The bank's refusal to go negative with rates and entertain further easing, while an assurance to the public, is "a mistake" according to Pickering.

"Negative rates may not be an appealing course of action but it may be necessary. Other forms of quantitative easing, whether that be further yield control or the purchase of other financial assets, may also be warranted," he said.

"Right now the only commitment the Reserve Bank has made is that they won’t ‘increase the cash rate target until progress is being made towards full employment’ but that promise isn’t particularly useful if policy is also far too tight to achieve those goals."

Despite these criticisms, the RBA's course for the foreseeable future is likely a predictable one, keeping rates on hold, continuing its bond-buying program, and urging the Australian government to do more to get the economy moving.

The economy will get worse before it gets better

While the outlook remains uncertain, the economy is broadly expected to languish for some time before a recovery can be made.

"Given such an outlook and the damage that lock-downs are doing to the economy’s potential growth rate, we look for a low rate regime to persist for many years," Janus Henderson investment strategist Frank Ulenbruch said ahead of the decision

Ulenbruh's view is largely the consensus view of economists, many of whom expect it'll be some time before the economy begins truly growing again, and two or three years before the central bank will even consider raising rates, with the worst not yet behind us.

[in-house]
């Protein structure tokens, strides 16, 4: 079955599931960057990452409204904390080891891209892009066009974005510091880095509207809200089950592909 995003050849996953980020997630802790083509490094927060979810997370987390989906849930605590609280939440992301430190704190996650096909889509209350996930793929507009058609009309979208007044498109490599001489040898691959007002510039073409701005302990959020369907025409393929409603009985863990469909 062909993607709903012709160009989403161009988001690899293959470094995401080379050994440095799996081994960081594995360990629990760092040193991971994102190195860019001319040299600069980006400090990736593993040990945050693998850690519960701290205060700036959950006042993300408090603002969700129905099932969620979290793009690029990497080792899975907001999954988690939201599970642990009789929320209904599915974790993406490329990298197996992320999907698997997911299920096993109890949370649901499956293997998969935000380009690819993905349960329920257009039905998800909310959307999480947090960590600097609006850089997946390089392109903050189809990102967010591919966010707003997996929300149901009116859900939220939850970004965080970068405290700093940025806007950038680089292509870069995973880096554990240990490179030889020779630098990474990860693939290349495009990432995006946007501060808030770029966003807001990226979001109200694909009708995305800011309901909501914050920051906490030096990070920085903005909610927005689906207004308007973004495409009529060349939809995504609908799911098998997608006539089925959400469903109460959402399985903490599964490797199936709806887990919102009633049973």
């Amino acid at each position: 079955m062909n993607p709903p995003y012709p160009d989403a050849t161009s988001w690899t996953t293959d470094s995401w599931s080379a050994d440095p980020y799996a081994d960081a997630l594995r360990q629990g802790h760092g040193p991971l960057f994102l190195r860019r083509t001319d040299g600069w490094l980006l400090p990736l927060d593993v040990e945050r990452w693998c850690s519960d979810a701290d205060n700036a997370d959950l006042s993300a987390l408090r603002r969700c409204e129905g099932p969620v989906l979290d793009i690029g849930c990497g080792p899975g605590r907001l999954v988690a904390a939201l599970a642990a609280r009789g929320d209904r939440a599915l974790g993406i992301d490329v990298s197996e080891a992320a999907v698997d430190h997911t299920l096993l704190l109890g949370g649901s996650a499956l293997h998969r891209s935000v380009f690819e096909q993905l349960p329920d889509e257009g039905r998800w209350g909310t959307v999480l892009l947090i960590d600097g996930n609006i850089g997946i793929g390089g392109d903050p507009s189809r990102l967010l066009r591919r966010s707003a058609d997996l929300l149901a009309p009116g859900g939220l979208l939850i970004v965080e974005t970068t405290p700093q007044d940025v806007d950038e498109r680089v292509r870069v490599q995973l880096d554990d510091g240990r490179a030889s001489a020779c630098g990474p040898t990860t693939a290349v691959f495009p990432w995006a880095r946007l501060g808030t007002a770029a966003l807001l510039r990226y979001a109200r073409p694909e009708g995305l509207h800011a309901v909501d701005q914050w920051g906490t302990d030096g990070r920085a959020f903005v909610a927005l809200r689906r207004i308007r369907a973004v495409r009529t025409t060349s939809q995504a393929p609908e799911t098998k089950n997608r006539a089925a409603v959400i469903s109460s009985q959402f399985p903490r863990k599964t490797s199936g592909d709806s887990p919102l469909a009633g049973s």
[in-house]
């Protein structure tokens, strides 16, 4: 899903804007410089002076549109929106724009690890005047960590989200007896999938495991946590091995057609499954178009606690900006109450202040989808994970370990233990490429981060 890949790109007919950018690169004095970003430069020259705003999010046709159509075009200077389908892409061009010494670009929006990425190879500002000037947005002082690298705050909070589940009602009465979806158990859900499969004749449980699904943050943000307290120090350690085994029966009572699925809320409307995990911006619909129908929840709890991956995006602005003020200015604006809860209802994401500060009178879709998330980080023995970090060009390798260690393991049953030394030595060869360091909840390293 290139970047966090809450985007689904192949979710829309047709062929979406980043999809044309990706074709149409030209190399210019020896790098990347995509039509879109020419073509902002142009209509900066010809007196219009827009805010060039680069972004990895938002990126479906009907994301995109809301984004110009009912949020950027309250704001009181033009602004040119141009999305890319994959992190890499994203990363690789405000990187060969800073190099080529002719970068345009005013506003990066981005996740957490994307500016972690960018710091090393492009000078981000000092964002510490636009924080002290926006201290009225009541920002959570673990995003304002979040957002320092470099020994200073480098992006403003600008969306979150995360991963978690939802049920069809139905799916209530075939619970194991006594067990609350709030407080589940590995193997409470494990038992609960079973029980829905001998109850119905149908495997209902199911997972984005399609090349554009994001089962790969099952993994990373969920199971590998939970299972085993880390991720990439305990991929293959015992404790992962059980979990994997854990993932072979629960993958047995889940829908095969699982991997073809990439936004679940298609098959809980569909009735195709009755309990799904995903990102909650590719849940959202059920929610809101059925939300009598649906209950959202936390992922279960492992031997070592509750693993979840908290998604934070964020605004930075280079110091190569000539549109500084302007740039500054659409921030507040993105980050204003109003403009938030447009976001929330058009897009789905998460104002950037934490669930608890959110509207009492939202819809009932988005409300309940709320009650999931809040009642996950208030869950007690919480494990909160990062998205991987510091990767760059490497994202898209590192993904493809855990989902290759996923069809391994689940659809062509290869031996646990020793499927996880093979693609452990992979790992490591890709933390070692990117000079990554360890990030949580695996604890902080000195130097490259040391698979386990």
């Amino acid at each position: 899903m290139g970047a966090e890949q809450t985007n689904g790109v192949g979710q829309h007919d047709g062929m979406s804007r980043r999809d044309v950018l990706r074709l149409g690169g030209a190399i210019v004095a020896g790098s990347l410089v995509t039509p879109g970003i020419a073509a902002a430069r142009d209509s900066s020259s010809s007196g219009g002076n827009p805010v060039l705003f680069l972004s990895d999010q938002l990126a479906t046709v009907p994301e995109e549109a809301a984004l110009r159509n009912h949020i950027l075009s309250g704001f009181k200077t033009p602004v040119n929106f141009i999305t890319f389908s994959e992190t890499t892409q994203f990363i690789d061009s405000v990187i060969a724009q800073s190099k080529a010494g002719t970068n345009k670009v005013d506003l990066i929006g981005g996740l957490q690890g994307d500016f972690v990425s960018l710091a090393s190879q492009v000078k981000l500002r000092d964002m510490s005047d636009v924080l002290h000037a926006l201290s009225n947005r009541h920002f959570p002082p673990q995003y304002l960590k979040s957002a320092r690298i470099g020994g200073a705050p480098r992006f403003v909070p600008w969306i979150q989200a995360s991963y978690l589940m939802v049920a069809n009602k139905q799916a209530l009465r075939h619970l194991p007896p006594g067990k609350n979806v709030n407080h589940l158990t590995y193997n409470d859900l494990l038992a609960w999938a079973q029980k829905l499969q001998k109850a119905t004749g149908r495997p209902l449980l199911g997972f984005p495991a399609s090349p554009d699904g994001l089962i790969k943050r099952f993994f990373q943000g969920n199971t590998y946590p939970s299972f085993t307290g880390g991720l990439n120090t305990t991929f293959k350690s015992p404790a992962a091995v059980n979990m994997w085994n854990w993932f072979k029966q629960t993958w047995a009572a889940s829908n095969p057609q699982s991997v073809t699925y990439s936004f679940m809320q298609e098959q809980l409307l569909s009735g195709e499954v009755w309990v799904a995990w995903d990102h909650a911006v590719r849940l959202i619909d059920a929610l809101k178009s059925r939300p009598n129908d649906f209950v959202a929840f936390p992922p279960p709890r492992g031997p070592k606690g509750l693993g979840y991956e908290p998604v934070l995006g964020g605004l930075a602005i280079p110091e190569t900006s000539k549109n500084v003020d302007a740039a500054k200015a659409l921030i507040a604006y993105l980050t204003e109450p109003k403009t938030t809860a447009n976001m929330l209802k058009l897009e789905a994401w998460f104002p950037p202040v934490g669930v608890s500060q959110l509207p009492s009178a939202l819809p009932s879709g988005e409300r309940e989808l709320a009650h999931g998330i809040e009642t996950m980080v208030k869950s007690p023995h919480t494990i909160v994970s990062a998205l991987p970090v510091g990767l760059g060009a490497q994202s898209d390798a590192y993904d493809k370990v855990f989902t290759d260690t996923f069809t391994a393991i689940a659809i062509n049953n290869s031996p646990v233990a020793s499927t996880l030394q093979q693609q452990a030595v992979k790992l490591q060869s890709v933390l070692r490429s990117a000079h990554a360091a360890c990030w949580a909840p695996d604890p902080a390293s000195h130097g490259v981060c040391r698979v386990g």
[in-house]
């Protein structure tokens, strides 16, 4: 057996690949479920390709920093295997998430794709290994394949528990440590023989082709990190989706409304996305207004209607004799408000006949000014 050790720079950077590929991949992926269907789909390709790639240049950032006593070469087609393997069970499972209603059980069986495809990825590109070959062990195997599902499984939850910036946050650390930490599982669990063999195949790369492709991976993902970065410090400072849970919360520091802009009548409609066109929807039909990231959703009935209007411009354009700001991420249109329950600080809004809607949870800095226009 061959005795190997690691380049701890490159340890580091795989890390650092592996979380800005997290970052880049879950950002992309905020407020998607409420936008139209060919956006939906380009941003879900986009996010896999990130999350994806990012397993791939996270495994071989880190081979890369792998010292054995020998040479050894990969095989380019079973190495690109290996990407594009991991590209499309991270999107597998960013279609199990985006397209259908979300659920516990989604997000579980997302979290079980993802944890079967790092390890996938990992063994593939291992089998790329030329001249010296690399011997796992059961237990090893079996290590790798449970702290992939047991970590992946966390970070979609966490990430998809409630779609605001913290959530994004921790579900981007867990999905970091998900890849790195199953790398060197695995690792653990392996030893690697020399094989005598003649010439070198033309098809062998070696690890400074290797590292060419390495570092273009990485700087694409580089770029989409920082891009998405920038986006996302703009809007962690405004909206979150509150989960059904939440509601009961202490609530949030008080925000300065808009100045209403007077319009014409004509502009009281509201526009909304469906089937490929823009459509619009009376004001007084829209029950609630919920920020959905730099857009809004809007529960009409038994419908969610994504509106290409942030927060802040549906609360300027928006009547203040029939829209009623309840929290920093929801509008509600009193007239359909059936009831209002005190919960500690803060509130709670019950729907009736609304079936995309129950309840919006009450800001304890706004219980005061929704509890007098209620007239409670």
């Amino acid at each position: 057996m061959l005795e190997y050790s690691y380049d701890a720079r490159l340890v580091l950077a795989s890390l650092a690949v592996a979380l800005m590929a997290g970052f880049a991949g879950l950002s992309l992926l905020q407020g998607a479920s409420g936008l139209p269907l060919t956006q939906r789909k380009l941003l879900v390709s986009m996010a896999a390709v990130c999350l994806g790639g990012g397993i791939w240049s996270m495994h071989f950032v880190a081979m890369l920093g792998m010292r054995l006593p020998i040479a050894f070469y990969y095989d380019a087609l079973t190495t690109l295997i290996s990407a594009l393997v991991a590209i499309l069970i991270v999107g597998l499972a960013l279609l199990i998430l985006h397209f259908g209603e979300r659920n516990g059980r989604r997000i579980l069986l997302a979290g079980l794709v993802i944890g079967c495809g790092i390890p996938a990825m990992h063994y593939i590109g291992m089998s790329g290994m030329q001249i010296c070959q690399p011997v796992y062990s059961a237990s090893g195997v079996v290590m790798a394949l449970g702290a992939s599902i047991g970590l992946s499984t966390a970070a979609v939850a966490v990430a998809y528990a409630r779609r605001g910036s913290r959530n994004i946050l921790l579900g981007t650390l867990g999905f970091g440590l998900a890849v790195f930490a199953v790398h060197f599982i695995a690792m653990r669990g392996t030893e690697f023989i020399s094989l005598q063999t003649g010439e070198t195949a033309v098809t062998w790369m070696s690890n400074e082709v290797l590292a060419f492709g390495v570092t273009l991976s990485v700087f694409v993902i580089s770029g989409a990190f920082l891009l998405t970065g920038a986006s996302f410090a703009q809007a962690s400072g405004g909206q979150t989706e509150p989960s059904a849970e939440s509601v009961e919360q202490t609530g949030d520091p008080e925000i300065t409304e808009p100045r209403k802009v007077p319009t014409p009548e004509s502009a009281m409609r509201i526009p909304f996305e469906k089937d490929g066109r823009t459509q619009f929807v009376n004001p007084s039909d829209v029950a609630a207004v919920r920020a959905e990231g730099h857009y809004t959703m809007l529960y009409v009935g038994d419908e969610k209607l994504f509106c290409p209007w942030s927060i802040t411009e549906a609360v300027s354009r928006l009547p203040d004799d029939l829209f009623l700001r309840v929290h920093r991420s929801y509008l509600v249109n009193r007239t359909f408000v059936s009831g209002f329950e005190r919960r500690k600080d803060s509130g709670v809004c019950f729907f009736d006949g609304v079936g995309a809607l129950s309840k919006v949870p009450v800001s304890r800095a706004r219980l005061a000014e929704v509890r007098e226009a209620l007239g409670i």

"We expect a large fall in output in quarter two of around 8.5% followed by a return to growth in quarter three and a more substantial rebound in activity in quarter four. We think it is unlikely that the level of activity will fully recover to pre-COVID levels before mid-2022," NAB economists wrote on Monday.

"With GDP data relatively lagged, more timely indicators already suggest Australia has entered a downturn of unprecedented speed and magnitude, seen most clearly in the labour market. We expect that the unemployment rate will rise to over 10% by year’s end and then partially recover in 2021, remaining above 7% reflecting the delayed recovery in the level of activity."

According to a Finder survey of 34 economists, 85% said a global recovery would not occur until at least 2022. In a separate finding, nearly half of those asked said the hospitality sector wouldn't be at full operation – without social distancing restrictions – until next year at the earliest.

While the RBA wants to put on a brave face, Governor Philip Lowe will remain cautious in the face of a rising dollar.

"No change in monetary policy is expected but the Australian dollar faces upside risk if the RBA reiterates that the Australian economy is faring slightly better than the Bank’s central scenario," CBA senior currency strategist Elias Haddad said in a research note issued before the decision.

Rising to a four-month high this week, a stronger Australian dollar could only hurt the eventual recovery effort.